06/07/2016 - 06:06

Wesfarmers sticks to its guns on Homebase

06/07/2016 - 06:06


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Wesfarmers remains confident its move into the British home improvement scene will be a winner, despite recent criticism.

MODEL: Wesfarmers spent $705 million buying Homebase in the UK, and wants it to adopt the Bunnings way of doing business. Photo: Attila Csaszar

Wesfarmers remains confident its move into the British home improvement scene will be a winner, despite recent criticism.

It’s never wise to bet against Wesfarmers, so not many people were listening recently when investment banker David Errington was sharply critical of the Perth-based company’s expansion into British home improvement retailing.

One reason the Bank of America Merrill Lynch analyst’s attack over the $705 million acquisition of the Homebase business was discounted is that he has said similar things about Wesfarmers in the past.

Almost exactly nine years ago, Mr Errington was critical of Wesfarmers’ big move into retailing – its $22 billion takeover of Coles.

In the short-term, Mr Errington was wrong about the acquisition of Coles, but within a year he was very right as the GFC rocked every company in the world (and Wesfarmers’ share price plunged 65 per cent, from $46 to $16).

In hindsight, Wesfarmers had bitten off more than it could chew, forcing it to make a massive share issue to retire debt incurred in the Coles deal, and then spend the next five years rebuilding its share price.

It could be argued that Mr Errington was right, but for the wrong reason. He reckoned Coles, under its previous management, had been ‘driven into the ground in order for short-term objectives to be met’, and that Wesfarmers should watch out for ‘cash bleed’ because it had ‘materially underestimated how much it would need to spend to reinvigorate Coles’.

That view triggered a ‘sell’ recommendation on Wesfarmers and a share price forecast of around $35 when the stock was trading at $46, a brave tip that ended up looking generous when the GFC struck in mid-2008.

Whether Mr Errington is right with his criticism of the Homebase deal will only be known at a later date, but dismissing him in the way Wesfarmers management did was not a good look and might one day come back to bite them.

What annoyed Wesfarmers executives this time around was Mr Errington’s comparison of the Homebase deal to the failed investment by retailing rival Woolworths in the Masters hardware business.

They see key differences between the Homebase deal and the Masters flop, starting with the fact that Homebase already has an extensive shop and supplier base and is ripe for an overhaul after a decade of mismanagement. Masters, on the other hand, was a new business that tried to introduce American-style home improvement retailing to an Australian market.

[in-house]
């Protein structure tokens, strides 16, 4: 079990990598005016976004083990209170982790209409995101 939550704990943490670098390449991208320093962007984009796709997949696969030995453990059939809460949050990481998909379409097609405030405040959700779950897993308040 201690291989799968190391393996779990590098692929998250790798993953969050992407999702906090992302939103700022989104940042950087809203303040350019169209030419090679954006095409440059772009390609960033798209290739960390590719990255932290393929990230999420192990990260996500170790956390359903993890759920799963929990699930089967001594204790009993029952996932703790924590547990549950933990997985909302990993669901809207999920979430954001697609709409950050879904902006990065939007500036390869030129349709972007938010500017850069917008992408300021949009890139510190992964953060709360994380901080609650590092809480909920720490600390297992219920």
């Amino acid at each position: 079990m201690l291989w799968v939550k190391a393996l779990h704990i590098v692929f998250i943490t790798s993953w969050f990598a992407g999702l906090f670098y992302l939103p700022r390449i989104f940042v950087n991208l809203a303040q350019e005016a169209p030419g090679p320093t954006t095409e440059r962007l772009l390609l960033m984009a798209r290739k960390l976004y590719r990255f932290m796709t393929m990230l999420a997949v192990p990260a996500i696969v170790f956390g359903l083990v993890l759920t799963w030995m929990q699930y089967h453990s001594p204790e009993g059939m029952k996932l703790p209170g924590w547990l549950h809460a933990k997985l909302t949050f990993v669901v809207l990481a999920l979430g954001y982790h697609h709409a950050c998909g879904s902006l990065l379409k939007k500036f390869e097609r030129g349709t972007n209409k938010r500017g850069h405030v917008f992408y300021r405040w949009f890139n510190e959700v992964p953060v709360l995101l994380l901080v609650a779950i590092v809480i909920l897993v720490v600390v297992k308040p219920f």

So Wesfarmers is confident that, with those factors in place, Homebase should succeed over time as it is converted to the Bunnings way of doing business.

But where Mr Errington wins, perhaps without realising it, is in the way he has succeeded in once again getting under the skin of Wesfarmers’ management by raising questions at an awkward time when they are least wanted.

By questioning whether Wesfarmers can successfully export its highly successful Australian hardware (home improvement) retailing to Britain, Mr Errington has reminded investors that:

• few Australian companies have succeeded in the past with similar attempts to export their way of doing business to a foreign market; and
Wesfarmers needs a win.

Heavy losses and asset value write-downs in its Target retailing business and its coalmining investment has rubbed some of the gloss off a company that traditionally gets it right more often than wrong.

Interestingly, Mr Errington is not a lone voice this time as he was when criticising the Coles deal; and while no-one has been as outspoken as he has, it is significant that other investment analysts have gone cold on Wesfarmers, though not because of the move into Britain.

Of eight investment banks monitored by the investment service FN Arena only one, Macquarie, is recommending Wesfarmers as a ‘buy’. Six are neutral and one, Citi, says ‘sell’ – for a reason that is more important than hardware retailing, and that’s the Coles food and liquor retailing business.

“Coles is under pressure in our view which has a far bigger impact on group earnings,” Citi said.

Homebase, on the other hand, could produce some easy and quick wins for Wesfarmers.

But inside a group that boasts annual sales of more than $60 billion, scoring a win in a British hardware investment could be insignificant if the big bits of the business are bruised.

No-one has said this yet, but what the analysts seem to be getting at is that Homebase in Britain might be causing Wesfarmers’ management to take its eye off the main game in Australia.


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